June 5, 2012
From the one man show of Pete Brown’s Beer and Music Matching I made my way to the second and sadly last of my booked sessions. I’ve joined up with one of my table from Pete’s session and we’ve made our way to the Library. It’s raining but bank holiday spirits are high on Stoke Newington Church Street as it can only be when you know you have two more days off work.
As we enter the wrong venue I announce to the steward “I’m here for the Gin!”… to be told with a smile that the Gin is round the corner. I suppress the urge to make a Hogarth, Gin Alley reference and head off as instructed. Entering the right venue I again announce with less vigour “i’m here for the Gin?”, to be told i’m in the right place. This one you may have guessed is a gin soaked two hander from festival sponsors Hendricks. Our hosts are David Piper, Commander of Special Operations and Duncan McRae, Hendrick’s Gin, British Ambassador. Think Nick Cave crossed with Terry Thomas and if Brains had given up International Rescue for life as a mixologist.
Piper, with a liberal flash of red socks perches on a vintage couch. In a low voice he purrs and growls into the microphone, reading from various works, leaving young and old, male and female, enthralled. Surely the desired effect. McRae bounds around the stage demonstrating his skills at mixing the perfect Hendrick’s cocktails. Vigorously shaking the mixer he tells us that he’s not allowed to make eye contact with Piper, for obvious reasons. There is the air of a seasoned double act here which makes the hour more than a sponsored plug for Hendricks. It’s a finely crafted theatre of botanicals. Sure, there are liberal mentions of the brand but honestly – it was £4, they were supplying me with excellent gin, a few tips on mixology (all of which I subsequently forgot) and a concise education of gin in literature, which will surely lead to a trip to Amazon.I think you cannot say fairer than that.
A pint of Truman’s at the Rose and Crown rounds off the afternoon and i’m sorry not to have sampled more of the less alcoholic sessions. From my view the Stokey Lit Fest is a real asset, supporting local businesses, writers and the community. Centred around the Library at a time when many are under threat. It’s over for this year but follow them on Twitter (@stokeylitfest) and make a date in your diary for 2013.
June 5, 2012
As the Jubilee flotilla set sail I was passing over Blackfriars Bridge and momentarily glimpsed the crowds on the Southbank. Any thoughts that I should be down there in the rain, amongst the plastic flags were put to rest. I had an afternoon planned that was essentially a few beers masked as cultural pursuits at the Stoke Newington Literary Festival.
We are all familiar with matching beer (and wine) with food, but who would be able to match beer and music? It’s a subject Pete covered in Word magazine recently and for the first time was exploring it as a live session. There’s serious science underpinning the concept but I won’t go into cognitive priming theory as I simply wouldn’t do it justice with my E in GCSE Biology. What it did undoubtedly prove is that beer (and music) are truly a social lubricant. I entered a room of strangers took a seat and exchanged a few pleasantries to break the silence. Pete was finalising the matches at the front, glimpsing a half filled room, most likely wondering if it was going to fill up. It did and by 1:10pm it was full. As the beer flowed and the music played the table started to talk more and more – about beer, music, friends, memories and whatever was brought to mind. By the end, the five of us were happily draining any bottles left on our tables or those nearby until politely asked to leave.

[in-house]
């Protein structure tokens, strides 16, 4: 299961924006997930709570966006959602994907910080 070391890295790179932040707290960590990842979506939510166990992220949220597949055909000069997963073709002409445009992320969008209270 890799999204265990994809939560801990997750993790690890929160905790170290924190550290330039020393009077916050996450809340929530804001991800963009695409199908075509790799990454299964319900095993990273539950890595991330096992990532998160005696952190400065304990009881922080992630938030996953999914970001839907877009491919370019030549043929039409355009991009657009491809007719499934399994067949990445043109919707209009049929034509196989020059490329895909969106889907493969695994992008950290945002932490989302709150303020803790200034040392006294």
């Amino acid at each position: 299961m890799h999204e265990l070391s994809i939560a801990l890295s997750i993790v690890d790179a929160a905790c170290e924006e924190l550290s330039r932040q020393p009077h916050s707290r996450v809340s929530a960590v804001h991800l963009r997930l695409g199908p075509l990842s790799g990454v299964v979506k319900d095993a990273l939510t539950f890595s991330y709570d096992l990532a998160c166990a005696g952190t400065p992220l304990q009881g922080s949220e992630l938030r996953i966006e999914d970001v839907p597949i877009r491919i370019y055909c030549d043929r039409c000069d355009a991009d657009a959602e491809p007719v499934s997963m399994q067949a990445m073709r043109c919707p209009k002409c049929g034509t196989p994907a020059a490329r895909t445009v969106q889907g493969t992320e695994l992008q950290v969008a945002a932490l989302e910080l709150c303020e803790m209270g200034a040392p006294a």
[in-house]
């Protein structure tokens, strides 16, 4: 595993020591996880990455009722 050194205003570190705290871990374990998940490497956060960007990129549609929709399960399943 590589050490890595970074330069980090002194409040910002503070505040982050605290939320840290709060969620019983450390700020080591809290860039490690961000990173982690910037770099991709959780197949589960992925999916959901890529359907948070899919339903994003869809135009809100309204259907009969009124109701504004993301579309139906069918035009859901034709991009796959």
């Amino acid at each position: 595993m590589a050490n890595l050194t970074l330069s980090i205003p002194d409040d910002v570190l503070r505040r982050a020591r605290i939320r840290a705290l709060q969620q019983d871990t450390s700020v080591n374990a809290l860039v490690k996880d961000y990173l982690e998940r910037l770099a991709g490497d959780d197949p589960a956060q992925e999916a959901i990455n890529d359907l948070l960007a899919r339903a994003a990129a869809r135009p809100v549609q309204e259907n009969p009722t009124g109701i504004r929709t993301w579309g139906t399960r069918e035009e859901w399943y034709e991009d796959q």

The matches worked for me and I got the point of the session. More practice on my part maybe required and there is a thought to try the odd music match myself. I won’t list all the matches but Duvel and the Pixies was inspired – as was the description and comparison of Duvel poured into a Duvel glass and the chosen track – the foam rising up the glass ready to tear your face off (in a good way). This was the final match and by this point Pete like his audience was nicely buzzed. More than just a talk by a beer writer this was firmly in the territory of a one man show. There were plenty of laughs, those head nodding moments when something connects and Pete’s passion for music (and New Order in particular… can you taste the synths?) shining through and the odd candid moment when questioned from the audience. To hazard a guess I would think that Pete at points was loving it, as he breaks away from the mic stand and the language becomes a little sharper, but without straying too far. In between his spots when the music is playing I thought I could even detect signs that we may see a dancing Pete Brown at any second. I’m sure (hope) that this isn’t the last we see of the beer and music matching as a live event. I would go as far to say that this could even make it North of the border to the Fringe. Simply, it’s the perfect way to introduce people to beer whether above the White Hart during the Lit Fest, at the Fringe or in a festival field.